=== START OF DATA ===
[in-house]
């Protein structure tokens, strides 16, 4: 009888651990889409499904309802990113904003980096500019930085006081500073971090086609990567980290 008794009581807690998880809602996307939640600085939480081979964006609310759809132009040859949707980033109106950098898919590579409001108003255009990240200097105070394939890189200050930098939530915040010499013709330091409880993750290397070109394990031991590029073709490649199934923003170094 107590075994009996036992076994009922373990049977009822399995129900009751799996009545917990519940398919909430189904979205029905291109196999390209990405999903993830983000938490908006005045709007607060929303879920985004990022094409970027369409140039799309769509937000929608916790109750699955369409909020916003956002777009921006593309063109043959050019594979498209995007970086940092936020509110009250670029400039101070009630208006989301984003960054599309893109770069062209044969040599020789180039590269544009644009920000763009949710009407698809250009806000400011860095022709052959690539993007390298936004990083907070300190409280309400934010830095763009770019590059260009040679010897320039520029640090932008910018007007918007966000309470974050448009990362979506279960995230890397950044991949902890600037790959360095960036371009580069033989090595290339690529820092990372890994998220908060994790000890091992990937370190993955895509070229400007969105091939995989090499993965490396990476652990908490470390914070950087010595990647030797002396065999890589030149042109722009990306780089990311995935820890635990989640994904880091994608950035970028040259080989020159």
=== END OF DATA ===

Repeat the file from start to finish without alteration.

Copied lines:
[in-house]
């Protein structure tokens, strides 16, 4: 009888651990889409499904309802990113904003980096500019930085006081500073971090086609990567980290 008794009581807690998880809602996307939640600085939480081979964006609310759809132009040859949707980033109106950098898919590579409001108003255009990240200097105070394939890189200050930098939530915040010499013709330091409880993750290397070109394990031991590029073709490649199934923003170094 107590075994009996036992076994009922373990049977009822399995129900009751799996009545917990519940398919909430189904979205029905291109196999390209990405999903993830983000938490908006005045709007607060929303879920985004990022094409970027369409140039799309769509937000929608916790109750699955369409909020916003956002777009921006593309063109043959050019594979498209995007970086940092936020509110009250670029400039101070009630208006989301984003960054599309893109770069062209044969040599020789180039590269544009644009920000763009949710009407698809250009806000400011860095022709052959690539993007390298936004990083907070300190409280309400934010830095763009770019590059260009040679010897320039520029640090932008910018007007918007966000309470974050448009990362979506279960995230890397950044991949902890600037790959360095960036371009580069033989090595290339690529820092990372890994998220908060994790000890091992990937370190993955895509070229400007969105091939995989090499993965490396990476652990908490470390914070950087010595990647030797002396065999890589030149042109722009990306780089990311995935820890635990989640994904880091994608950035970028040259080989020159």